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Leonard Fournette And Why Yards Per Carry Is A Flawed Statistic

Zach Goodall



Jan 21, 2018; Foxborough, MA, USA; Jacksonville Jaguars running back Leonard Fournette (27) runs the ball against the New England Patriots in the AFC Championship Game at Gillette Stadium. Mandatory Credit: David Butler II-USA TODAY Sports

As the offseason has worn on and folks have gone back to analyze how players and teams performed during the 2017 season, Jaguars running back Leonard Fournette has become the center of a hot topic: How well did Fournette play in his rookie year, and based on his first season, was he worth the fourth overall pick in the NFL Draft?

The latter half of the question, no matter what your opinion is on the value of running backs, is irrelevant until further into Fournette’s career. It’s unreasonable to claim whether he was, or wasn’t, worth the pick until it’s clear how much of an impact he had on the team’s performance during his time in Jacksonville.

The former, however, can certainly be debated. Fournette wasn’t perfect (is any rookie ever perfect?), but he did well in his role in the team’s new power-running offensive identity, rushing for 1040 yards and 9 TDs, and recording 36 catches for 302 yards and a receiving touchdown in 13 games.

However, when looking at raw numbers, doubters tend to immediately call out his 3.9 yards average per carry. That ranked 27th among NFL running backs with 100+ carries. On the surface, that number isn’t ideal.

But the thing about football is that you can never just take a number at face value and run with it, and that’s what’s happening when Leonard Fournette’s yards per carry statistic is mentioned. There’s a ton of missing context.

Utilizing the always-resourceful, I found some in-depth numbers that give us a better perspective as to how the Jaguars tried to run the ball, and where they found success and failure doing so.

Football Outsiders tracked each one of Jacksonville’s 464 carries, and found that 64% of runs went through the interior offensive line. Compare that to the next highest spot along the OL: 11% to the left outside. Granted, not all 464 carries belonged to Fournette, but considering only one other direction got into double digit percentages, one thing remains clear: Jacksonville is an inside power run team, and Fournette 268 carries in 13 games makes him the bell-cow.

How successful was Fournette and Co. when running inside? Not very. Football Outsiders uses a stat called adjusted line yards (which is an incredibly interesting stat that you can learn about here) to determine offensive line value in running the football, and Jacksonville ranked 22nd in that statistic when running inside (4.01 ALY per carry). When running to the left end, left tackle, right tackle and right end, the Jaguars averaged 4.32 ALY/carry (13th), 4.34 ALY/carry (14th), 4.31 ALY/carry (7th), and 4.36 ALY/carry (10th), respectively.

Oh, and let’s not forget box-stacking against Fournette, which naturally has a negative effect on inside-the-tackle-box runs. Per Mitchell Renz of, Fournette faced 8+ defenders in the tackle box on 49% of carries. That led the NFL by 6%, as Chicago Bears running back Jordan Howard faced 8+ defenders in the box on 43% of his carries.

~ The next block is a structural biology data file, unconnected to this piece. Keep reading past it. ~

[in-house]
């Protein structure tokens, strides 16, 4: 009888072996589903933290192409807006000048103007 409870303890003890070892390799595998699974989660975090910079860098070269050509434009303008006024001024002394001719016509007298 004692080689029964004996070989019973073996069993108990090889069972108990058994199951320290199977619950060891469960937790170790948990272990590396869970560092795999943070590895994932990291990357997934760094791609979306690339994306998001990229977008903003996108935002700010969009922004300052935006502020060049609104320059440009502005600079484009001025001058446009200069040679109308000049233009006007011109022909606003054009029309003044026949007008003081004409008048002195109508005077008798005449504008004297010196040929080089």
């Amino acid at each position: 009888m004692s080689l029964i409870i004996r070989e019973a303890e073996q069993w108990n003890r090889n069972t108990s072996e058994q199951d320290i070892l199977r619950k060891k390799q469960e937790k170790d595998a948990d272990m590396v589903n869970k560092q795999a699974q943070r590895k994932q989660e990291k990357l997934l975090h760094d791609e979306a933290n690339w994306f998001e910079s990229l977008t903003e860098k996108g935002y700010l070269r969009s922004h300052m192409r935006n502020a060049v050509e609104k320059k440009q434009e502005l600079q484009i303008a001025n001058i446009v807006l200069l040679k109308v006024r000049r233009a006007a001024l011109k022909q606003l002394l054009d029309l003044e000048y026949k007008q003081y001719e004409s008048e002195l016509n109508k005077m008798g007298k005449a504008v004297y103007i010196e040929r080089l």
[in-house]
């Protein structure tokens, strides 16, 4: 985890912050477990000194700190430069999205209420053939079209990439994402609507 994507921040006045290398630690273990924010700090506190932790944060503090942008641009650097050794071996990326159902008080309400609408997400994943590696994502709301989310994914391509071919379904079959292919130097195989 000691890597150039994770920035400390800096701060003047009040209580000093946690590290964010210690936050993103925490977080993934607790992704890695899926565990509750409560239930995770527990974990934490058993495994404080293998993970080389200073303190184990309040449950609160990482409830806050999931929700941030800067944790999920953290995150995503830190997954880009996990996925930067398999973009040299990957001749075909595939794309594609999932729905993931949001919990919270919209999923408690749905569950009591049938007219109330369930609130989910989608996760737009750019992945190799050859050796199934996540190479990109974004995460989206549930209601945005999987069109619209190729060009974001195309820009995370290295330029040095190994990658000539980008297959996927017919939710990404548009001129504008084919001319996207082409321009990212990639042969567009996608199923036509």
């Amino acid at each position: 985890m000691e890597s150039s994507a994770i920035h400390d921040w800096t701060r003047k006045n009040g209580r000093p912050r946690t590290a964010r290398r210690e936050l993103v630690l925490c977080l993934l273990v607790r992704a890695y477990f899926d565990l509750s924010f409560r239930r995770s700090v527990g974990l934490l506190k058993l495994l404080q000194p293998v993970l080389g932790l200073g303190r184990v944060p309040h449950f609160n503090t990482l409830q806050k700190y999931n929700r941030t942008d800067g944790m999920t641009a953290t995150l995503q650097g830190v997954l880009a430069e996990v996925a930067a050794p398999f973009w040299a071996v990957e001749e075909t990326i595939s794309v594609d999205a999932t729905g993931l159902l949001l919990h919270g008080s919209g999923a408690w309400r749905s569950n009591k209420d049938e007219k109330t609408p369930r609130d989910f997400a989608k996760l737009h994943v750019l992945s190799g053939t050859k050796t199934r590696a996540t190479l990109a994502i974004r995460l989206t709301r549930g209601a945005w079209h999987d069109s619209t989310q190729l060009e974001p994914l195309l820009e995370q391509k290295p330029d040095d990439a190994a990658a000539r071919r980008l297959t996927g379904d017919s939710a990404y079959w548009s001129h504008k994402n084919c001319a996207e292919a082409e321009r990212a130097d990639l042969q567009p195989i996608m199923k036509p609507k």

Despite all of these stats clearly showing the interior offensive line was a problem for the Jaguars rushing attack, Leonard Fournette had flashes of excellence that can be built upon as the line improves. According to, Fournette had 74 evaded tackles, which ranked 10th in the NFL despite the back missing three games. During the season, it was noticeable how often Fournette would be hit in the backfield by defenders, especially against stacked boxes, and yet he still found ways to get away from tackles, as seen by his evaded tackle count.

On top of evaded tackles, Fournette ranked 7th in yards created by’s research, gaining 420 yards after evading a tackle on any run play.

Perhaps the most important stat at when analyzing Fournette’s game, however, is his efficiency vs. a stacked front (5+ defenders along the line of scrimmage). When facing stacked fronts, which he saw on 16.8% of carries (3rd highest in the NFL), Fournette averaged 3.6 yards per carry, which ranked 13th amongst all running backs. These numbers help confirm that Fournette was an effective runner against stacked boxes.

Did Fournette have a superstar-esque rookie year? I wouldn’t say so, but the in-depth numbers suggest that Fournette had a much better rookie season than he’s given credit for from non-Jaguars fans. It’s easy to conclude that the interior offensive line was an issue that hindered Fournette’s performance and yards per carry, and the Jaguars seems to agree: They signed left guard Andrew Norwell to the biggest interior offensive line contract in NFL history this past March, as well as drafted NC State OL Will Richardson to potentially compete at right guard his rookie year before eventually sliding over to right tackle.

With an improved interior offensive line and the continuity of Jacksonville identifying as a power-run offense, Leonard Fournette is poised to build upon the in-depth numbers and his rookie success to break out as one of the league’s best running backs in 2018.

Zach Goodall covers the Jacksonville Jaguars on the Locked On Jaguars Podcast and on Follow him on Twitter @zach_goodall.

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  1. Thick2stick

    May 23, 2018 at 6:44 pm

    My question now is, how many times was first contact at and behind the LOS?

  2. EG

    May 28, 2018 at 8:00 pm

    That would be interesting to see what percentage of time first contact came behind the LOS. Great work, as usual.

  3. InTomWeTrust

    May 30, 2018 at 6:43 pm

    I prefer to look at YAC yards..

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